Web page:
I see someone mentioned the two amp trick lol.
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Last edited by baumaxx1 at Aug 22, 2011,
Agree with the mids answer and a few others up there, but there is of course the octaver trick...

If you take an octave pedal with a blend knob (might be called something else on various pedals but essentially a knob that blends octaves) and turn it up fairly high (to taste) you can get a much thicker sound... as used by many 1 guitar metal bands, such as Drowning Pool.
Delay, Mids, Chorus, Volume, Mids, Reverb.
(use effects sparingly though, don't want to make it sound muddy and/or dreadful)

Open chords and overdrive.

And... play big. Big chords, big melodies.
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Last edited by earthisearthis at Aug 22, 2011,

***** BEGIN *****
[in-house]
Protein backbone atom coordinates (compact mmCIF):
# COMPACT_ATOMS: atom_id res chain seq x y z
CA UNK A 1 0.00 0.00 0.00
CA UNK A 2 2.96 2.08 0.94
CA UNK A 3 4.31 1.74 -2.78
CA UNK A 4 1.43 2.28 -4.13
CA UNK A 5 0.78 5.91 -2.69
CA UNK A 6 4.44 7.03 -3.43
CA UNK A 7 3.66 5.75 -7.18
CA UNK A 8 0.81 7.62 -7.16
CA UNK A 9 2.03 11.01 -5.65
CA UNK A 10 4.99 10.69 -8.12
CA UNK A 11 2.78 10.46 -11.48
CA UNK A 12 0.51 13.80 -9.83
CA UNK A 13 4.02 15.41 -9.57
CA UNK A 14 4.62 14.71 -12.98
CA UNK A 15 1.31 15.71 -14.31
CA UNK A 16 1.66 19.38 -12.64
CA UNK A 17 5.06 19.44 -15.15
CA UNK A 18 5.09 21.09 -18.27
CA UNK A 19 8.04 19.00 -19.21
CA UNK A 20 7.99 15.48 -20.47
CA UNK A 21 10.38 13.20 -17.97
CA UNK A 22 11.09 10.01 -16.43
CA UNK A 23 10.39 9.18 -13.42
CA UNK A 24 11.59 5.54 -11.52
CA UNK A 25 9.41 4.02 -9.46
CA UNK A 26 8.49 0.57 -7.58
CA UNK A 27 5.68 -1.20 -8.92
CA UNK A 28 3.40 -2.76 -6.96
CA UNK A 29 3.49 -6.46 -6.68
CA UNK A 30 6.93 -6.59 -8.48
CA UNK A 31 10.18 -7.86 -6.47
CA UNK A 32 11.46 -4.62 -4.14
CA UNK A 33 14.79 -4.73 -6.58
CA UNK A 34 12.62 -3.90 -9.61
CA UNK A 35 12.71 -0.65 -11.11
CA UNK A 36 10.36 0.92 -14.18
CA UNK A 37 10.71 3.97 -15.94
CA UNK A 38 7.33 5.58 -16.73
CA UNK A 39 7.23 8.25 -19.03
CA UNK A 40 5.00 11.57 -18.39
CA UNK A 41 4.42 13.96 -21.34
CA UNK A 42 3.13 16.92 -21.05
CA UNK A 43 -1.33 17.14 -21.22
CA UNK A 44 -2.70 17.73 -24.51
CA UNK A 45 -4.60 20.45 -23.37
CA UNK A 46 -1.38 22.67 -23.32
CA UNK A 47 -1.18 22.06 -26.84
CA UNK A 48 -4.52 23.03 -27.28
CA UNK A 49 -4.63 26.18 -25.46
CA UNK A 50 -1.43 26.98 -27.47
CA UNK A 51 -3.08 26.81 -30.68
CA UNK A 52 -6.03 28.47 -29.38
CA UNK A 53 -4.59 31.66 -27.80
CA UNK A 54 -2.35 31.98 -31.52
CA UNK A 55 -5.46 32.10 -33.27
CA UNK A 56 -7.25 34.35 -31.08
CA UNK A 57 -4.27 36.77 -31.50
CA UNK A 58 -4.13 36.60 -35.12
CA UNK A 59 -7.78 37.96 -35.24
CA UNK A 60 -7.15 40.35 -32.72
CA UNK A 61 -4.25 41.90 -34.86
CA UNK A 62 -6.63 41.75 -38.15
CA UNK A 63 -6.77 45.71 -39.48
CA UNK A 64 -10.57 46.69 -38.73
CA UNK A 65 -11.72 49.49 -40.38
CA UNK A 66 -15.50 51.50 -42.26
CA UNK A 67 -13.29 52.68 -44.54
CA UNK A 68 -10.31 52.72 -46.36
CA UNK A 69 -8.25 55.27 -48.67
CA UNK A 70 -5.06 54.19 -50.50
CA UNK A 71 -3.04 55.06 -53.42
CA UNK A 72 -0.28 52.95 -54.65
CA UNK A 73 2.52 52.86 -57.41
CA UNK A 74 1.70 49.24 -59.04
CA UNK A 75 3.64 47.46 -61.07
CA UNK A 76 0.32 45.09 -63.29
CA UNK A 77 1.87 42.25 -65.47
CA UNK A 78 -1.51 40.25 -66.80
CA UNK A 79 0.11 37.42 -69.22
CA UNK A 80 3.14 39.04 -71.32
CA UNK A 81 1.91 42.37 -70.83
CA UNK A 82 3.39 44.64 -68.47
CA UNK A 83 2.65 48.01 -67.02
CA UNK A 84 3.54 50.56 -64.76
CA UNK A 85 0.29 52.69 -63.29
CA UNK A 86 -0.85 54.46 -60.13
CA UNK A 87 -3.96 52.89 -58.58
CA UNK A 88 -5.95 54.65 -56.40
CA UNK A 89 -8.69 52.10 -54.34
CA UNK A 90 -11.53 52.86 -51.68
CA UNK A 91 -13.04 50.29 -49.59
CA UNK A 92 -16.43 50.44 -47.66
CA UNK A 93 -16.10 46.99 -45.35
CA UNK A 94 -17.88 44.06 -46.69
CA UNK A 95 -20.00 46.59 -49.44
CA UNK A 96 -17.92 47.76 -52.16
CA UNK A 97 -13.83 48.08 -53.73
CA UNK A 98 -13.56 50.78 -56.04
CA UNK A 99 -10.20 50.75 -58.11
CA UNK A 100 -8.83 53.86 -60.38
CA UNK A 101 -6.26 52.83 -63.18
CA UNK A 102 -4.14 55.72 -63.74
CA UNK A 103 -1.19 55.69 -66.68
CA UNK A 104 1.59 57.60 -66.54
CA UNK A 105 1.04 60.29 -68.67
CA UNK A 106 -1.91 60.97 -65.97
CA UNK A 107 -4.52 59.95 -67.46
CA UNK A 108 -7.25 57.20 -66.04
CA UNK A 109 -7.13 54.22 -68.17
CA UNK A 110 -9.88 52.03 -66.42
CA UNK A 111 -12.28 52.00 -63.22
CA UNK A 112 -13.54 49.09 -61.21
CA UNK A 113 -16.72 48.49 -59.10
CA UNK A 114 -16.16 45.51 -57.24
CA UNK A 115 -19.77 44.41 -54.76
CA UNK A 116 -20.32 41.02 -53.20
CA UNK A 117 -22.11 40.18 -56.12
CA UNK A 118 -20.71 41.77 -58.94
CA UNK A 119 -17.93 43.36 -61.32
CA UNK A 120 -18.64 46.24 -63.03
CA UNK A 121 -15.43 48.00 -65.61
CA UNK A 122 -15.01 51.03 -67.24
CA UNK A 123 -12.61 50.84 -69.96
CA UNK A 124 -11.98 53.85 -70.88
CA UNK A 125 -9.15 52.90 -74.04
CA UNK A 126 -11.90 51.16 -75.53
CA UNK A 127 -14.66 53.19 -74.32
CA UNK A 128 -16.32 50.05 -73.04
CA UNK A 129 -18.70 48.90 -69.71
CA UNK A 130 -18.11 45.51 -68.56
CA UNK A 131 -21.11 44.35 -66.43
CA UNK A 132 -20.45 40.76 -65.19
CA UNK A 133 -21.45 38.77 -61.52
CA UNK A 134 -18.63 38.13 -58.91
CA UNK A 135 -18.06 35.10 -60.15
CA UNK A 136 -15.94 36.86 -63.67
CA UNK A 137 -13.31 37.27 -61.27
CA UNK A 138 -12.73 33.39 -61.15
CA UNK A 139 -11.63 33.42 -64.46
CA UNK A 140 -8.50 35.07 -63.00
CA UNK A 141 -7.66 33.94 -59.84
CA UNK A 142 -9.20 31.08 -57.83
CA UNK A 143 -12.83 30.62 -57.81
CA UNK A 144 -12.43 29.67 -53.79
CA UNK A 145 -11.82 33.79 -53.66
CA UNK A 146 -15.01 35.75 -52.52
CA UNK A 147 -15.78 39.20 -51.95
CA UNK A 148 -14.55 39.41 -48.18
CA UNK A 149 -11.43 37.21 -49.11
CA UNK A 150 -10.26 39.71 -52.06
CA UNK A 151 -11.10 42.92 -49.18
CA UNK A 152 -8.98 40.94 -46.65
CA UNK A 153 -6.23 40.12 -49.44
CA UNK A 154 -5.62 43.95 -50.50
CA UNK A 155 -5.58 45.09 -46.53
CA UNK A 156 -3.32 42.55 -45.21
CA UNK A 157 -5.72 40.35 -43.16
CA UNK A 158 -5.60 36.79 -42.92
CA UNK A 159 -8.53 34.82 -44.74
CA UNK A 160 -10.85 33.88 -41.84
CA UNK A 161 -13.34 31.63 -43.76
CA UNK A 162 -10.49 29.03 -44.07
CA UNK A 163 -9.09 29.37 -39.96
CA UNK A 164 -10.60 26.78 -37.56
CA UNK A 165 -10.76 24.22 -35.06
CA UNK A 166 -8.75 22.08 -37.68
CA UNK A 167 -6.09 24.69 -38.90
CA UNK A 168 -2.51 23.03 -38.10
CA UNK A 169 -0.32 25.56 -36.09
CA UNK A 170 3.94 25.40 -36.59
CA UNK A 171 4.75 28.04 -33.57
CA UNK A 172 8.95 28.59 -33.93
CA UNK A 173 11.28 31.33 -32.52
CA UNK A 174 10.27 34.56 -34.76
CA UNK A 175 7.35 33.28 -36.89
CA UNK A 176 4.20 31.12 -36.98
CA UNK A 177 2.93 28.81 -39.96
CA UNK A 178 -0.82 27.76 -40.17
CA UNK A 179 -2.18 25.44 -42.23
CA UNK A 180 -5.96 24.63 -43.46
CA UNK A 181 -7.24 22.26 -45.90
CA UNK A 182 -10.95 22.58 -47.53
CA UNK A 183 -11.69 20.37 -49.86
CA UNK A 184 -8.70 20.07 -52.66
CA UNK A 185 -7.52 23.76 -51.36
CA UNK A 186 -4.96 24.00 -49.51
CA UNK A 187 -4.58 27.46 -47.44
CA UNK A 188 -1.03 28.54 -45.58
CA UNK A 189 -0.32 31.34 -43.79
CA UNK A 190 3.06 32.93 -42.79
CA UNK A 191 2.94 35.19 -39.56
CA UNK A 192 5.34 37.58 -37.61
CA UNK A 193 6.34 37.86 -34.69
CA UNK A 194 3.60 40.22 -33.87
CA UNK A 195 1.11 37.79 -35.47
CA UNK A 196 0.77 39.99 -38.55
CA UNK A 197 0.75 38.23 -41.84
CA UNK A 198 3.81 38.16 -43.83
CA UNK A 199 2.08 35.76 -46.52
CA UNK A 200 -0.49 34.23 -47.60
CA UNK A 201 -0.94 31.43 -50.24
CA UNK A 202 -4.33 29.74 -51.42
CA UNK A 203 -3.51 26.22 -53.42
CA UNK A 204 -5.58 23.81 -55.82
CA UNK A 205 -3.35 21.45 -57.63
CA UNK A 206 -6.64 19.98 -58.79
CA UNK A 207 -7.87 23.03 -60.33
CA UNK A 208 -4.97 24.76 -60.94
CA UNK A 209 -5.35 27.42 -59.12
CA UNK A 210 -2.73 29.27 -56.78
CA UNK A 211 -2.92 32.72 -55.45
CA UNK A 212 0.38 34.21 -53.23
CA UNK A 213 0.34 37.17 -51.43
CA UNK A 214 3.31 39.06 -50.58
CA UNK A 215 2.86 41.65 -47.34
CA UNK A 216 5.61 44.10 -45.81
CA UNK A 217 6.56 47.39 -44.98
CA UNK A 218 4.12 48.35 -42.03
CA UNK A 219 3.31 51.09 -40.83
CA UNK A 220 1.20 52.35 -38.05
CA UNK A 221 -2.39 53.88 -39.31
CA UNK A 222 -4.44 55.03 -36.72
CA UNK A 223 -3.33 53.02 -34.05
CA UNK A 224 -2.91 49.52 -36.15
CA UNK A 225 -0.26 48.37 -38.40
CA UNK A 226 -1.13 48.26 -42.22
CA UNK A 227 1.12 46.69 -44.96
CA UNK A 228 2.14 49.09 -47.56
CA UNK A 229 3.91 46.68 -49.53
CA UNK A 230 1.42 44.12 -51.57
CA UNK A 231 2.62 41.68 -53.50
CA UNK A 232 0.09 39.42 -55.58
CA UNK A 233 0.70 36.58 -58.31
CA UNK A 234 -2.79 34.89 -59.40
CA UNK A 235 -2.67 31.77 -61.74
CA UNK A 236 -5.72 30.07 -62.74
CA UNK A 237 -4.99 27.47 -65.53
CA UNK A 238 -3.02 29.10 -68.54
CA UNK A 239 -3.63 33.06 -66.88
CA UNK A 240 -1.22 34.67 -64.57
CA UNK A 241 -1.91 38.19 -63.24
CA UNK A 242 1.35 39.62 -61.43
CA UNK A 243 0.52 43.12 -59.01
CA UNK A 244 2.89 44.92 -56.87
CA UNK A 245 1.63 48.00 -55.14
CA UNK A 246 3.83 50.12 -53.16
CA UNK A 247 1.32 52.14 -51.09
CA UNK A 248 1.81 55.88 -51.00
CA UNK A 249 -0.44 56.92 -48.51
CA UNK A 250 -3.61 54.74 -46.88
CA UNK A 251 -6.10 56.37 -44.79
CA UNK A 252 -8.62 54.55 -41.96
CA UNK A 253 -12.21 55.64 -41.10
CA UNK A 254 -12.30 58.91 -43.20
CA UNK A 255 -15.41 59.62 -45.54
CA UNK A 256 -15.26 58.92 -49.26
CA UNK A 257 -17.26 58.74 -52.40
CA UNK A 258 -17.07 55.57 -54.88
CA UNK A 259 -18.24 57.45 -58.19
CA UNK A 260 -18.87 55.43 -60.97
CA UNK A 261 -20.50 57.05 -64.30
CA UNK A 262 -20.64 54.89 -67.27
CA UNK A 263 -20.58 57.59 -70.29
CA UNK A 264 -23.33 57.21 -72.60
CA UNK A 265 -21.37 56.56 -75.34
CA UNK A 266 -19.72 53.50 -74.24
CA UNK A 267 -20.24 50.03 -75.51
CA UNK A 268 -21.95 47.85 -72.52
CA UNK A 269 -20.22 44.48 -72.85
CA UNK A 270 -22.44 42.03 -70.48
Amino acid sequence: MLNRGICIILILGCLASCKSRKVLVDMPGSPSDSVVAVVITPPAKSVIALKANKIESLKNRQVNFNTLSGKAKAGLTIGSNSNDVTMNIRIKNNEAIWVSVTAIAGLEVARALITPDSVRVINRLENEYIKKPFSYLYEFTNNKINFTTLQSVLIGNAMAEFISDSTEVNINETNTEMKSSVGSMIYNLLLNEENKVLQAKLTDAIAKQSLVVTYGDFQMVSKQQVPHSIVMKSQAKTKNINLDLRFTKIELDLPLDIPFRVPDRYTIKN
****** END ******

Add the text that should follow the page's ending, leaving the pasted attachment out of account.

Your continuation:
i play power trio, i need to sound bigger than i really am. i will admit i have gone a bit overboard but i use 3 amps (two wet amps in stereo and a dry amp).

guitar -> wah -> boost -> od -> fuzz -> a/b/y

out a -> amp a

out b -> HOG -> ring mod -> vibe -> chorus -> reverb -> delay

i use a stereo delay and send both stereo outs to a stereo phaser and then send those stereo outs to amp b and amp c.

amp a is what i consider my 'dry' amp, and it is either a orange OR50H or my JTM45 copy going into a closed back PPC212 with 2 different webers in them (alnico blue dog, ceramic silver bell).

amp b is a music man 115-65. it has a 15" ceramic speaker in it.

amp c is a THD bivalve going into a 1x12 cab loaded with an alnico eminence 1228K.

the idea is that i am running a very diverse mixture of speakers and amps (push/pull, class A, american, brit, different tubes, different speakers, open back, closed back, etc). this allows for different amps to react differently to different effects and tones and works very well actually. i will also warn that utilizing such a setup takes a bunch of practice. sounding 'bigger' is not just gaining more equipment, it is much more about learning how to use it.

edit: i have clips, might as well use them



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Last edited by gumbilicious at Aug 22, 2011,